A historical study and evaluation of the form of church government practised by the Particular Baptists in the 17th and 18th centuries
This thesis is a historical study and evaluation of the form of church government practised by the Particular Baptists of the 17th and 18th centuries, from the years 1650 to 1750. This study is based on confessional statements, the ecclesiological literature, and the extant church books of the Particular Baptists. It is shown that the Particular Baptists practised a definitive form of church government known traditionally as Independency, similar to that expounded by John Owen, minus infant baptism. Under the principle of the autonomy of the church the Particular Baptists practised believer’s baptism, an explicit church membership, and upheld covenant theology. Under the principle of the headship of Christ, they practised the separation of church and state, upheld the divine right of the magistrate, and also believed in the liberty of conscience. Under the principle of rule by elders the majority of the Particular Baptists practised a plurality of elders in which there was a distinction made between the roles of the pastor or minister and the ruling elders, although they occupy the same basic office of rule. However, deviation from a plural eldership took place, leading to the singlepastor- and-multiple-deacons situation, accompanied by the disappearance of ruling elders and the practice of congregational democracy in governance. This arrangement is characteristic of modern Congregationalism. Under the principle of the communion of churches the regional associations of churches accomplished much good, while a number of issues remained unresolved, including open and closed communion, congregational hymn singing, and the training of ministers. In the final chapter, the study attempts to resolve some ecclesiological issues controverted among Reformed Baptists today by applying the lessons learned from the Particular Baptists. To the Particular Baptists, Independency was the jus divinum (divinely ordained) form of church government used by God as the vehicle to carry out the Great Commission with a view to establishing biblically ordered churches, which upheld the 1689 Baptist Confession of Faith. These three components of church life − mission-mindedness, biblical church order, and the 1689 Confession of Faith − arose from the thorough biblicism of the Particular Baptists.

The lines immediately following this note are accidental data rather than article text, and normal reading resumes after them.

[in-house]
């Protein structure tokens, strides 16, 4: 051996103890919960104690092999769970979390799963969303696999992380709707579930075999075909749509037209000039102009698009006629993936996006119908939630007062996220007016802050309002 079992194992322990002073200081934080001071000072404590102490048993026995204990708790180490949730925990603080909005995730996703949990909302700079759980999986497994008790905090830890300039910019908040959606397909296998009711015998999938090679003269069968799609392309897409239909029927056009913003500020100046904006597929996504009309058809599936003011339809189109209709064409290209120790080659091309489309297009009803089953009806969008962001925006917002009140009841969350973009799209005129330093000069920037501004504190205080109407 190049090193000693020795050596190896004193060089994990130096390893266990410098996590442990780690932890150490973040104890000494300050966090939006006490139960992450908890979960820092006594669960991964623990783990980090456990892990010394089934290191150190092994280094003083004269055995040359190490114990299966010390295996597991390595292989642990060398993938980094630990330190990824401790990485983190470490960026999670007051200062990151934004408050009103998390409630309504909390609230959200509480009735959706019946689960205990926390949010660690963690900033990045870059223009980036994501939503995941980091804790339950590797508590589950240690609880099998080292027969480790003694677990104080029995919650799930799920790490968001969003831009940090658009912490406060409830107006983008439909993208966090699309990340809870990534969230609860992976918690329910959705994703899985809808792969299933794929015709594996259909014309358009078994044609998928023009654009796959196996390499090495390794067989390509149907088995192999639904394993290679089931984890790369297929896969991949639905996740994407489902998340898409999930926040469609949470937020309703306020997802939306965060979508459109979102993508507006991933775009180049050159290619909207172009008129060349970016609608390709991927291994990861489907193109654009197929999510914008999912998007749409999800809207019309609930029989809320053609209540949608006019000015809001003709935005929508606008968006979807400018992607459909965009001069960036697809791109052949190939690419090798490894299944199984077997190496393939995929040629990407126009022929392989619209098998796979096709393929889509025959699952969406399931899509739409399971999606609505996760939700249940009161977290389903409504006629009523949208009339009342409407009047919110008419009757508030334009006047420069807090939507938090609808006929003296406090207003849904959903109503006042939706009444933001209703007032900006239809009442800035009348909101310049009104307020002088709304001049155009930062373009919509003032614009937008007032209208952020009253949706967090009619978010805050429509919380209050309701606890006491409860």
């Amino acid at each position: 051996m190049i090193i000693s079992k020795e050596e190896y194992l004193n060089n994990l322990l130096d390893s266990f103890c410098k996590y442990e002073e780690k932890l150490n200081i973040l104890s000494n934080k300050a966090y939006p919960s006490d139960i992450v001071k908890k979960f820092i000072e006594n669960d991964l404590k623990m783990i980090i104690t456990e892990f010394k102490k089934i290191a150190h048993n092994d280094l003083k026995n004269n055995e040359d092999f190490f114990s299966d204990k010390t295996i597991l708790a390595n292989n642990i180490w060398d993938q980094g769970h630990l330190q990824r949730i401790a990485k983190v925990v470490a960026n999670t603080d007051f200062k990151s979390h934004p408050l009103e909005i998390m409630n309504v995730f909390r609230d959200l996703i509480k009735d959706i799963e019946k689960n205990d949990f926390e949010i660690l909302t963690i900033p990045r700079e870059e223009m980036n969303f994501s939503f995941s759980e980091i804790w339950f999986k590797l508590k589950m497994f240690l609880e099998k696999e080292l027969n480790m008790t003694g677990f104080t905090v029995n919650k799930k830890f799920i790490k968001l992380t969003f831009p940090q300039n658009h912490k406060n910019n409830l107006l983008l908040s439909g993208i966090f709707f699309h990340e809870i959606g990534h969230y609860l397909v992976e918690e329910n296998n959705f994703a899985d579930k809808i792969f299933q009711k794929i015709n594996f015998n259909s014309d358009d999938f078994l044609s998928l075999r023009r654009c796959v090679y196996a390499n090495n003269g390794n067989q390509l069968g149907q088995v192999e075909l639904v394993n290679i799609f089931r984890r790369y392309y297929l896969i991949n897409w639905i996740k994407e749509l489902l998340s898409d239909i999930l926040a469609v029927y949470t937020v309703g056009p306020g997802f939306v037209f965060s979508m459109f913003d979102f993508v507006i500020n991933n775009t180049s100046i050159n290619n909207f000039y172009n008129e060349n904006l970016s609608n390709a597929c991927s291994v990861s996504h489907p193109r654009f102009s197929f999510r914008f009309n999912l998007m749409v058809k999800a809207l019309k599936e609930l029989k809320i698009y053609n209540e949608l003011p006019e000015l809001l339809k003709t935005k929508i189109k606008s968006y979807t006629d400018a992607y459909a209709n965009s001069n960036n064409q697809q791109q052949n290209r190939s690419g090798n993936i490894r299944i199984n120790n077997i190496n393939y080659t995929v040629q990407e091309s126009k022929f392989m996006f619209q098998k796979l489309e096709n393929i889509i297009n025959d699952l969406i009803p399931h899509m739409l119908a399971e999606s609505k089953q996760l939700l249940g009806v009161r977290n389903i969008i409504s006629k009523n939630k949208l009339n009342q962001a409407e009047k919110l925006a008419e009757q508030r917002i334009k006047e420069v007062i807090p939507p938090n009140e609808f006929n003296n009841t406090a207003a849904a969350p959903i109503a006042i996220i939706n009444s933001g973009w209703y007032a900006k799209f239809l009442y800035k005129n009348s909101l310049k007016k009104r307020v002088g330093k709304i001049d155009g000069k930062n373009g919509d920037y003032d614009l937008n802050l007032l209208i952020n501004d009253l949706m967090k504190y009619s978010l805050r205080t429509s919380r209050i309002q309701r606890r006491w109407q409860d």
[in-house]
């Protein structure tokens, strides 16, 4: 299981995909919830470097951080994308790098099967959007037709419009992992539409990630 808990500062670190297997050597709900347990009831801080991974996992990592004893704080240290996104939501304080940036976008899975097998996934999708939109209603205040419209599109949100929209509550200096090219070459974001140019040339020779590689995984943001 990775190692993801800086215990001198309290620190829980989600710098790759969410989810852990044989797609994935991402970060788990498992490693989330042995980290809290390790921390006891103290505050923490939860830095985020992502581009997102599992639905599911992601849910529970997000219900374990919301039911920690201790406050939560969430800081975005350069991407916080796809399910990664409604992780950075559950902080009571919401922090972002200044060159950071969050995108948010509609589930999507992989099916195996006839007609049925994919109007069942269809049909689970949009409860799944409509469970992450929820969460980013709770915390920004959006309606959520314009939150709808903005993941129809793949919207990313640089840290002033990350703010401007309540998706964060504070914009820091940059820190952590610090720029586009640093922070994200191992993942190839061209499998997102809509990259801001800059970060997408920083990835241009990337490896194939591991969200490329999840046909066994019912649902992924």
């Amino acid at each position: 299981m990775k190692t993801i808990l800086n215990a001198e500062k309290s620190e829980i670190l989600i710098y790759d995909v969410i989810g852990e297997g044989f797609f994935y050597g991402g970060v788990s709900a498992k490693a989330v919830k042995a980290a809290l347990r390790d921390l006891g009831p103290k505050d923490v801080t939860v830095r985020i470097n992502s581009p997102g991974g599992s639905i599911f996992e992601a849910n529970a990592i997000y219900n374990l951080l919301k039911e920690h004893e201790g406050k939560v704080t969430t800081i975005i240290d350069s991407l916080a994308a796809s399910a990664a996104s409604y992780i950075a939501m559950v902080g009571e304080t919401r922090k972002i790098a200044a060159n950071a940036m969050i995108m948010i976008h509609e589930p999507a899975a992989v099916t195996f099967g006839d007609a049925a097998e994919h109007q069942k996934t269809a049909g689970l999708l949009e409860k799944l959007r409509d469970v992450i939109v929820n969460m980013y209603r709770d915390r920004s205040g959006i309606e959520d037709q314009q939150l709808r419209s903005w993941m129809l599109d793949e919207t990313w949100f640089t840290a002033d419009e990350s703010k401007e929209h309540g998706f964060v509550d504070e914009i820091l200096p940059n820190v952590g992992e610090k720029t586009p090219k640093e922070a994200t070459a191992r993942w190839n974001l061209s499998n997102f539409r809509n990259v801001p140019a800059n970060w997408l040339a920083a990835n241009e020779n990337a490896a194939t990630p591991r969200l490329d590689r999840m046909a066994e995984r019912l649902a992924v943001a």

- Theology